Courts have held that plaintiffs must prove a particularized need for the statement in this case. Thus, a plaintiff's general argument that the statement is needed for impeachment or that the driver's memory was better at the time he or she gave the statement should be rejected because the fact that contemporaneous recordings of a person's memory is better than a later recollection is an argument that could be made in any case. As such, this argument does not provide a persuasive reason why the statement is needed for the particular litigation.

Plaintiffs also will face the uphill battle of explaining why they need the statement when they can depose the driver or other witness. The primary defense to a plaintiff's argument about substantial need and undue hardship is that the plaintiff does not need the statement because he or she has an alternative avenue to obtain the same information − through a deposition. Because the burden falls on plaintiffs to prove undue hardship or a substantial need, courts have required a plaintiff to prove that he or she cannot obtain the substantial equivalent of the insurer-taken statement by other means. Accordingly, so long as the driver or other witness is available to be deposed and has a memory of the collision, plaintiffs should be hard-pressed to establish that taking a deposition is not the substantial equivalent of obtaining the witness's written statement, even when the statement was taken years earlier and closer in time to the incident that is the subject of the litigation. This fact underscores the importance of keeping track of important witnesses following a significant casualty, which could result in future litigation.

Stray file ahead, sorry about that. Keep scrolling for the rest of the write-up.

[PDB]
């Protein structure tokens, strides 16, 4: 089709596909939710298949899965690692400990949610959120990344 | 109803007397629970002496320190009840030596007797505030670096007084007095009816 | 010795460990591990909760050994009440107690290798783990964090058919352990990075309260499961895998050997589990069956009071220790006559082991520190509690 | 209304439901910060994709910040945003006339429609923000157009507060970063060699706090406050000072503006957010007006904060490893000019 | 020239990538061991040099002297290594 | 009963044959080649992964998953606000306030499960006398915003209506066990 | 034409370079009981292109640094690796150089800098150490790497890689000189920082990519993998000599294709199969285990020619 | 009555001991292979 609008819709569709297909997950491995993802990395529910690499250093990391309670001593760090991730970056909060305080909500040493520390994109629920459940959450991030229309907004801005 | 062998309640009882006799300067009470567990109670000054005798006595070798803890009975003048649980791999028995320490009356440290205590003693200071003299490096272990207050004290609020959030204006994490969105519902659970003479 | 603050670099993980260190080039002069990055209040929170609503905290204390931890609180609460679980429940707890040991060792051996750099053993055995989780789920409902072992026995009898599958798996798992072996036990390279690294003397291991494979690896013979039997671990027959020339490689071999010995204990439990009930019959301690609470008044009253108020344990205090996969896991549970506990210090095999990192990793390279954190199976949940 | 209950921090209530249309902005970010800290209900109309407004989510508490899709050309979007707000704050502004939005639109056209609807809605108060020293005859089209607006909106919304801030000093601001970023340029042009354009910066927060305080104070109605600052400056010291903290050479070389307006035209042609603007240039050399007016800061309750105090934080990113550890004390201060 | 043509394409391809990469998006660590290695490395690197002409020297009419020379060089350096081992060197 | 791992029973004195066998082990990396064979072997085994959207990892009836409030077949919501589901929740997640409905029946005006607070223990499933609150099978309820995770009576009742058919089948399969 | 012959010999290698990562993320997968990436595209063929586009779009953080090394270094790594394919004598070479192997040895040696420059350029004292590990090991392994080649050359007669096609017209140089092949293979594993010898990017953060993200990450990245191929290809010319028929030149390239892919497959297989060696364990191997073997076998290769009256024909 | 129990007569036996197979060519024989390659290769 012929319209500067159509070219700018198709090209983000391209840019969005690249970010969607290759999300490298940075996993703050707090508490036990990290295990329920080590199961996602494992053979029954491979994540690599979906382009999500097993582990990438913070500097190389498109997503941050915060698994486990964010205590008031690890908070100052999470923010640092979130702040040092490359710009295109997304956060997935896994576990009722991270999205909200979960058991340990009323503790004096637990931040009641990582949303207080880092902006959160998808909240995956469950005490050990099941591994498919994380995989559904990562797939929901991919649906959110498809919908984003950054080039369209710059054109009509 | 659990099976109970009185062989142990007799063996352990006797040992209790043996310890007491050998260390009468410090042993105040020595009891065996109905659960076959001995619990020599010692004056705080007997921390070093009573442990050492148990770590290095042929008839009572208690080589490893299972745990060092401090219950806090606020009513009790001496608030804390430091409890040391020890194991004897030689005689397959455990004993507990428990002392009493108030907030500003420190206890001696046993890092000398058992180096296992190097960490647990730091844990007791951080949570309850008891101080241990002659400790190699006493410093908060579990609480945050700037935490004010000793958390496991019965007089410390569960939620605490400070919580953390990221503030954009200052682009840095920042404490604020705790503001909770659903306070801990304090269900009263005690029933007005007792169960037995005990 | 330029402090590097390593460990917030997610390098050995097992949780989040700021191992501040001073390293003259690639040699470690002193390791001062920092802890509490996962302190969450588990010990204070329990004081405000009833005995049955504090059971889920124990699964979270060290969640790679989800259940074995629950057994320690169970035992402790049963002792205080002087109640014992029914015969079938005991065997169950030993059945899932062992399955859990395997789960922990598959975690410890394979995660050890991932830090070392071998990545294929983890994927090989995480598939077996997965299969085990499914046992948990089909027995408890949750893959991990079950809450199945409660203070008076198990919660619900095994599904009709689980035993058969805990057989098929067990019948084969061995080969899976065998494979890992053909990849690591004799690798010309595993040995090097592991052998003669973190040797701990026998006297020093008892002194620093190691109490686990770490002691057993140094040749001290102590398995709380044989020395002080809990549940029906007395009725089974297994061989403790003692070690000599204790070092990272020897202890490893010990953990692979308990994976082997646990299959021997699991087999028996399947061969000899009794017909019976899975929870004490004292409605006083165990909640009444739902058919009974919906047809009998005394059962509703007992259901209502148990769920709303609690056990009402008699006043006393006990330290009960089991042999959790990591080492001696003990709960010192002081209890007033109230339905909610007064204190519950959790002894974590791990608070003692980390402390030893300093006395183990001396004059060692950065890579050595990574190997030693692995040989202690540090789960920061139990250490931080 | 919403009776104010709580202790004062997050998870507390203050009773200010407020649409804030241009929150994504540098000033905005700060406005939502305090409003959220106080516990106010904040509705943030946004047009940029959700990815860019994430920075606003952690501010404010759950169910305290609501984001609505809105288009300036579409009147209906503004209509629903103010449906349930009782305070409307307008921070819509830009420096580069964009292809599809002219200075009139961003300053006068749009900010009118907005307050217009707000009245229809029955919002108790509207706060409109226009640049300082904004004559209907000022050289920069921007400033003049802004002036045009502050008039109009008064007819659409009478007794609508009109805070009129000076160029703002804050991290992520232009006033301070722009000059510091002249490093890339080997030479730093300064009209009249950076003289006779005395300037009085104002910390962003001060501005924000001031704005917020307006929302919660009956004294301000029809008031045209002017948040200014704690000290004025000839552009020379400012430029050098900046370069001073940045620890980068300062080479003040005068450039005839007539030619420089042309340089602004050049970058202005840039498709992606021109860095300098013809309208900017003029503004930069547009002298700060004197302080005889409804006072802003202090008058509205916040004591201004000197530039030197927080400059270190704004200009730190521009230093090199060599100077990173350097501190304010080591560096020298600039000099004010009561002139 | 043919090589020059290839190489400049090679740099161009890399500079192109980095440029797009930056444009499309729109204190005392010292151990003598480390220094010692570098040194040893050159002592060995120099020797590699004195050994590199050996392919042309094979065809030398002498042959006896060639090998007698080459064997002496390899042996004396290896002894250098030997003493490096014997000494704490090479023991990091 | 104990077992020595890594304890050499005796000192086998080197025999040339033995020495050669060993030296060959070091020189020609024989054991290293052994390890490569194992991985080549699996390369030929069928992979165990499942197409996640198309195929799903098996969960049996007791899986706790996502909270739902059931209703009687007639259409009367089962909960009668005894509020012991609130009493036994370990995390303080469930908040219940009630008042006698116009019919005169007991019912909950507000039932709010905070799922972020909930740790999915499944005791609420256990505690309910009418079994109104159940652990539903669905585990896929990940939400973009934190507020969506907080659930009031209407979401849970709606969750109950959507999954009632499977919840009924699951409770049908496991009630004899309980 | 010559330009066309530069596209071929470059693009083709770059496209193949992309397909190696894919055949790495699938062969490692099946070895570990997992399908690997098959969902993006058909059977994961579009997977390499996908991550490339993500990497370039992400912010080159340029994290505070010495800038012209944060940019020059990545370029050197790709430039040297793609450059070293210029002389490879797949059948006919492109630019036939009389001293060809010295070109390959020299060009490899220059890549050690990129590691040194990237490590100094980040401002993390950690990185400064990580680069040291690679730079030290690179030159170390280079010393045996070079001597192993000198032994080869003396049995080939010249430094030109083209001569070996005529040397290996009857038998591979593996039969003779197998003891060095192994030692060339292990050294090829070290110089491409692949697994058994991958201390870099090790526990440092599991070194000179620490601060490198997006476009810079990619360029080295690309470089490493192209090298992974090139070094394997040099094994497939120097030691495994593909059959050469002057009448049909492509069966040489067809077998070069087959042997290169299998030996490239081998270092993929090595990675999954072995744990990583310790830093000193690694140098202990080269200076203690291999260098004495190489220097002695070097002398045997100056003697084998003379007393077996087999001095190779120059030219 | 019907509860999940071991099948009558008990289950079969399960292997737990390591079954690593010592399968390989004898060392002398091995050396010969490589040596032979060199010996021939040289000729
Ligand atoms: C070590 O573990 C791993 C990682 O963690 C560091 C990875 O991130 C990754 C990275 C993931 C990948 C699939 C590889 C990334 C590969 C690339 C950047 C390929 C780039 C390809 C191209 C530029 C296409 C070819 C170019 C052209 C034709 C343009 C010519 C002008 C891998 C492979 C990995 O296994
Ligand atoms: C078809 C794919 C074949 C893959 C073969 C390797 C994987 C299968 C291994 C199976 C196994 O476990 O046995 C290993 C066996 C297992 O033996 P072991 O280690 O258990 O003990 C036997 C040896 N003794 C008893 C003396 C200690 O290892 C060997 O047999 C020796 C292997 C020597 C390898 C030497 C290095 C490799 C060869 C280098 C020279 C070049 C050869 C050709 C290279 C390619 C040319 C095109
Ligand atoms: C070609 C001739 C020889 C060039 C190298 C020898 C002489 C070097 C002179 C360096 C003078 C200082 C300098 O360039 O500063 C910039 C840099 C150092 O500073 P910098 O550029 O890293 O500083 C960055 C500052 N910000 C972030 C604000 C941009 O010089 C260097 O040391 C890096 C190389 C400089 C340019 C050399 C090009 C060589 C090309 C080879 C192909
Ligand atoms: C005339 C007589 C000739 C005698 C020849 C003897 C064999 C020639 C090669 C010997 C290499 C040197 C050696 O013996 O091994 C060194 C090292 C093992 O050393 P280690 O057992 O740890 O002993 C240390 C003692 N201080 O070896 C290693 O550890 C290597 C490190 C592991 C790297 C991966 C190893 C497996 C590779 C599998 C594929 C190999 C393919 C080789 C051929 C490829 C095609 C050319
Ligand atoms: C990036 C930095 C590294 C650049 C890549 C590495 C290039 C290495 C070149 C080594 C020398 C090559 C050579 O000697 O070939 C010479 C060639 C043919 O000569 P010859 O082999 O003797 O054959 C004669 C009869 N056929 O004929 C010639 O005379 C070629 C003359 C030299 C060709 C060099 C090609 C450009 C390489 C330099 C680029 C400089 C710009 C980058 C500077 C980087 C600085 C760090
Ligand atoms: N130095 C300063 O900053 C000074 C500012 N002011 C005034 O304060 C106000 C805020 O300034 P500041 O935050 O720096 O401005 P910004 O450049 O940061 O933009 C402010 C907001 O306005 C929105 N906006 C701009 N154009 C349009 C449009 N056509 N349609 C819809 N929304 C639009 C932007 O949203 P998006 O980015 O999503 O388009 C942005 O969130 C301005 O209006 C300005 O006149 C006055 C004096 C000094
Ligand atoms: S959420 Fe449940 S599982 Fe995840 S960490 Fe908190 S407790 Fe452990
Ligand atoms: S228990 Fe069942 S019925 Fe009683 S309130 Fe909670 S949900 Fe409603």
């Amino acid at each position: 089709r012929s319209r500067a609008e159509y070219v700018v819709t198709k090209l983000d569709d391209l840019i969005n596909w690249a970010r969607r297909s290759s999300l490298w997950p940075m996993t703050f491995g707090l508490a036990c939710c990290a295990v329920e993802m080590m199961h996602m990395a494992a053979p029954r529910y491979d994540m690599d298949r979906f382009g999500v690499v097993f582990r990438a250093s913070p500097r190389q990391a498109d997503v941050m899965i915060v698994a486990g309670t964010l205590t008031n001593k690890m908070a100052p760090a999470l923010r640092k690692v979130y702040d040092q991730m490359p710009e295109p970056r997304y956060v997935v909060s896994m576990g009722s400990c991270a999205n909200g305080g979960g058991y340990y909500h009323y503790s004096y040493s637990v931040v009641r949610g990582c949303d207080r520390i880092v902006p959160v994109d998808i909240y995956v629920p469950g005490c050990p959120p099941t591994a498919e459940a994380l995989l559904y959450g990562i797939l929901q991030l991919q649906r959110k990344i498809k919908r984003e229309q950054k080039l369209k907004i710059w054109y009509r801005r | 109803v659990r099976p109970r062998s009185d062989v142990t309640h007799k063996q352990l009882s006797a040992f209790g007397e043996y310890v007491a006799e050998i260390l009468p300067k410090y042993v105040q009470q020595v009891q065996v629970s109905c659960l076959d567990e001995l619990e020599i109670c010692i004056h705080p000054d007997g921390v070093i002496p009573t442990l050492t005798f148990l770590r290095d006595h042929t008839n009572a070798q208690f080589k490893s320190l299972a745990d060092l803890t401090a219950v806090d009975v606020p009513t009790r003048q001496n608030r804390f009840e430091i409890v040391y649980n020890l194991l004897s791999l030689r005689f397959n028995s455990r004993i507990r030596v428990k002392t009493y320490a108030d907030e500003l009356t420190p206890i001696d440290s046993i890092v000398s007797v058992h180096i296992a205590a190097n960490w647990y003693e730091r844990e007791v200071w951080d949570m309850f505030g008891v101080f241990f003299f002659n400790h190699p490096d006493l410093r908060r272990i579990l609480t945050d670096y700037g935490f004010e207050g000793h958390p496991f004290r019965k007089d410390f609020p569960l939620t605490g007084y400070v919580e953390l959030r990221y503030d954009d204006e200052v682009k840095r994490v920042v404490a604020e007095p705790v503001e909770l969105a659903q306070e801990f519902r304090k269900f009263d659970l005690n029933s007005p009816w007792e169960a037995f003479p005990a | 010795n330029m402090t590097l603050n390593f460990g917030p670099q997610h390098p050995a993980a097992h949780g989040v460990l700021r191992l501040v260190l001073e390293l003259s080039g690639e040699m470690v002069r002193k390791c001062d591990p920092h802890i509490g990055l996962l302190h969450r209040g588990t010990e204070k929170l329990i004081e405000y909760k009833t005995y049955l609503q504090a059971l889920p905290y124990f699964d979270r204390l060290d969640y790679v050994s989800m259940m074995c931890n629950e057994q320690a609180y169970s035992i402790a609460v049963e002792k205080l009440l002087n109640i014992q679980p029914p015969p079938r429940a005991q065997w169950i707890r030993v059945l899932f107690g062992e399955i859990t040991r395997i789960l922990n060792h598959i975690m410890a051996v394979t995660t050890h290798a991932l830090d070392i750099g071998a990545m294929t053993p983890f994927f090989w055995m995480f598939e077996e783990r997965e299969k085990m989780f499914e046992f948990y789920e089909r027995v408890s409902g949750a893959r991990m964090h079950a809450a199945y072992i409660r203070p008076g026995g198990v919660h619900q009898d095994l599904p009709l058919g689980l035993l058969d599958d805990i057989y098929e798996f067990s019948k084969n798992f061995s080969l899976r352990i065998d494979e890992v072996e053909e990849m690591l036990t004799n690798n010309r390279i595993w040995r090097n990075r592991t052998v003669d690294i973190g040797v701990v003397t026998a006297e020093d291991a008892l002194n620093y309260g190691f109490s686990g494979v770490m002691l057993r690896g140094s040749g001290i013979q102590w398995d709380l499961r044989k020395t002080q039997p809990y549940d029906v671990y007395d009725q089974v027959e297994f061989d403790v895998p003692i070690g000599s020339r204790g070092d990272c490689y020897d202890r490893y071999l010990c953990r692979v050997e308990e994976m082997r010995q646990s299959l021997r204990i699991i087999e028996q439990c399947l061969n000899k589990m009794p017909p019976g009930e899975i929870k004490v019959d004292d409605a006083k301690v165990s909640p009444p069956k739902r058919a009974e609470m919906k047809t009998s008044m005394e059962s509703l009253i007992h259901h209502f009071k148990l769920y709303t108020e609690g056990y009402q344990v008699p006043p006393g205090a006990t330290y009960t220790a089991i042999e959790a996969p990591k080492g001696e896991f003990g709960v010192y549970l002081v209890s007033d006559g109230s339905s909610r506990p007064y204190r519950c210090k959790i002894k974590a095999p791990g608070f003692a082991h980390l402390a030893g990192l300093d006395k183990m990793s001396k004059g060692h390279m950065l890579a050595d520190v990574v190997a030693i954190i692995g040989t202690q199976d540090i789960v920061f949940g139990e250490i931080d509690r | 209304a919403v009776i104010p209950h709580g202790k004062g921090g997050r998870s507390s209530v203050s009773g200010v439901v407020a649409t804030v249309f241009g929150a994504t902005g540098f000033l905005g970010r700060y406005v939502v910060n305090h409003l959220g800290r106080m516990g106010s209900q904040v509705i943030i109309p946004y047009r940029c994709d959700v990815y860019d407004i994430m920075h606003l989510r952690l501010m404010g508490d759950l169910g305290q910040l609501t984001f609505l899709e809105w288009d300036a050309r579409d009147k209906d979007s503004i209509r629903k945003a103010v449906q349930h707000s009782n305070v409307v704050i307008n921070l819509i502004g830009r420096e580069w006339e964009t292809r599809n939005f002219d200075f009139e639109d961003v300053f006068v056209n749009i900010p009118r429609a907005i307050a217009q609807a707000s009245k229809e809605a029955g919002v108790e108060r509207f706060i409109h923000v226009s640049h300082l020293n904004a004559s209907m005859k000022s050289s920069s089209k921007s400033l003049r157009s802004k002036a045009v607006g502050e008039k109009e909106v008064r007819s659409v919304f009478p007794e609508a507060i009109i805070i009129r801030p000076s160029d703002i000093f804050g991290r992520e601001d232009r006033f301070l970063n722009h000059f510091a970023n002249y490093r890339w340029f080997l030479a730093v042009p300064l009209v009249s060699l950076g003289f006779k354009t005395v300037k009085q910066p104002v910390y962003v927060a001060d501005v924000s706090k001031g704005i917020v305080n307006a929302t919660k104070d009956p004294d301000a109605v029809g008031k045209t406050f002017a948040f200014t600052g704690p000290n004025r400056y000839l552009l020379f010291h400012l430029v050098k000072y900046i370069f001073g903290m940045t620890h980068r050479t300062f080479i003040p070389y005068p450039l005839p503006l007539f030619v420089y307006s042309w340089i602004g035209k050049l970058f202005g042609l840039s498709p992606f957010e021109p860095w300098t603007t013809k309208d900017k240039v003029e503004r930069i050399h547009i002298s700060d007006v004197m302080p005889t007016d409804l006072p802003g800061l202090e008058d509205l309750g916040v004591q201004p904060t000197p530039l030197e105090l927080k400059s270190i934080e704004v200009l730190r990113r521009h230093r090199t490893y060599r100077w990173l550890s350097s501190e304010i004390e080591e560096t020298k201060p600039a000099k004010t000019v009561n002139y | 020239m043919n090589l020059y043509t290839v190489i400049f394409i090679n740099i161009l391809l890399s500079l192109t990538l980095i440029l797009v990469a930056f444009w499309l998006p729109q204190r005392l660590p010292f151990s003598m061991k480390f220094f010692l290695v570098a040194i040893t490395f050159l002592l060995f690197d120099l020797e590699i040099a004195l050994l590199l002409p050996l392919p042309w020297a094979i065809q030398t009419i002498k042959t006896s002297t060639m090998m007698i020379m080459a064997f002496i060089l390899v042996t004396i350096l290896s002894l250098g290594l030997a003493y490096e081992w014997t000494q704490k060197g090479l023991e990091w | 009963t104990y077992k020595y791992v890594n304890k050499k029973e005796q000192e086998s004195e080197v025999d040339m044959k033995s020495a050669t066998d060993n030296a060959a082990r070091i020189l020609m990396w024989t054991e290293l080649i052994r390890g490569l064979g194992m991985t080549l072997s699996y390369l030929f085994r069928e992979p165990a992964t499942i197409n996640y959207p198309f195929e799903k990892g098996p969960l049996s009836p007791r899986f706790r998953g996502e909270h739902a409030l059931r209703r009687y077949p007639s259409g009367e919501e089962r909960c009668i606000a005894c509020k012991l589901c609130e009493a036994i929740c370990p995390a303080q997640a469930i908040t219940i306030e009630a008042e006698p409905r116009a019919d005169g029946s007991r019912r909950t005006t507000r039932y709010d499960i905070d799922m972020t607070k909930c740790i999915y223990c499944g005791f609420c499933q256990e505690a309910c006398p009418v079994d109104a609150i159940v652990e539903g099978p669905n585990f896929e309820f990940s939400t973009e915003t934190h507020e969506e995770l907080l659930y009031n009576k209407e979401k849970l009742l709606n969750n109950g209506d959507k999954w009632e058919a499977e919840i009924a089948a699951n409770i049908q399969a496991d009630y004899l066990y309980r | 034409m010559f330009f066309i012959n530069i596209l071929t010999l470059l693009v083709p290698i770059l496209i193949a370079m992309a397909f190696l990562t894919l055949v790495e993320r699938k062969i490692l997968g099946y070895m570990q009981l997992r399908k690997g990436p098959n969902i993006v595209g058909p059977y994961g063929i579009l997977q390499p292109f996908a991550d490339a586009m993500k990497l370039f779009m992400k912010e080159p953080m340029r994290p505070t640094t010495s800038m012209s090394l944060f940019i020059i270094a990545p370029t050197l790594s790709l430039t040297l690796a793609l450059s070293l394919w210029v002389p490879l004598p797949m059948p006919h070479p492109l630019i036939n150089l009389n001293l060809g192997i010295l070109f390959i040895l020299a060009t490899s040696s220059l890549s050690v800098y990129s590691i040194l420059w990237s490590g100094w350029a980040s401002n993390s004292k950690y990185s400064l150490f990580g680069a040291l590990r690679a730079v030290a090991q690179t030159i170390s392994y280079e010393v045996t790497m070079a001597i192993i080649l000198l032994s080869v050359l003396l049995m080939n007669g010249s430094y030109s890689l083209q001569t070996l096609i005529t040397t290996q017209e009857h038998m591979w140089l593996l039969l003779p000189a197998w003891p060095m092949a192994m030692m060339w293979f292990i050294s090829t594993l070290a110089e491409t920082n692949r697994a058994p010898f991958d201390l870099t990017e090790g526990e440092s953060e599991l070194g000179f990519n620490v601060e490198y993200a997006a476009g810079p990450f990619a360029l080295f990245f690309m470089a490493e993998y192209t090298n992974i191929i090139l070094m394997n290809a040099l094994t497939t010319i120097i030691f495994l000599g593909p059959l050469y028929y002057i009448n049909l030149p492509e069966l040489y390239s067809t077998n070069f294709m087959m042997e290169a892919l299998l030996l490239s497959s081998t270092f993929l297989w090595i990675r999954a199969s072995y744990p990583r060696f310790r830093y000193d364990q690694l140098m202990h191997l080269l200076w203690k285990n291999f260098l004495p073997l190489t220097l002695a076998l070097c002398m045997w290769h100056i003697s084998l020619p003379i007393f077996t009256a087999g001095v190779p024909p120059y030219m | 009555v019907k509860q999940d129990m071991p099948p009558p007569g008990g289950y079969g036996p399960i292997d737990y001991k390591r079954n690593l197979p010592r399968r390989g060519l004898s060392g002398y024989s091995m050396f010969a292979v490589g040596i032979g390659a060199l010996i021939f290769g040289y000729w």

While this article addresses how the federal courts can protect insurer-obtained statements, each state will have its own rules on whether or to what extent these statements are privileged. At the end of the day, the court where the dispute will be heard will determine whether the insurer-obtained statement will be protected from discovery. As a result, it is important that claims handlers and adjusters share statements obtained from witnesses with their liability defense counsel at the earliest stages of the litigation, since action regarding a choice of forum (such as removal to federal court, challenges to jurisdiction or transfer of venue) must usually be determined at the outset of a case.

The content of this article is intended to provide a general guide to the subject matter. Specialist advice should be sought about your specific circumstances.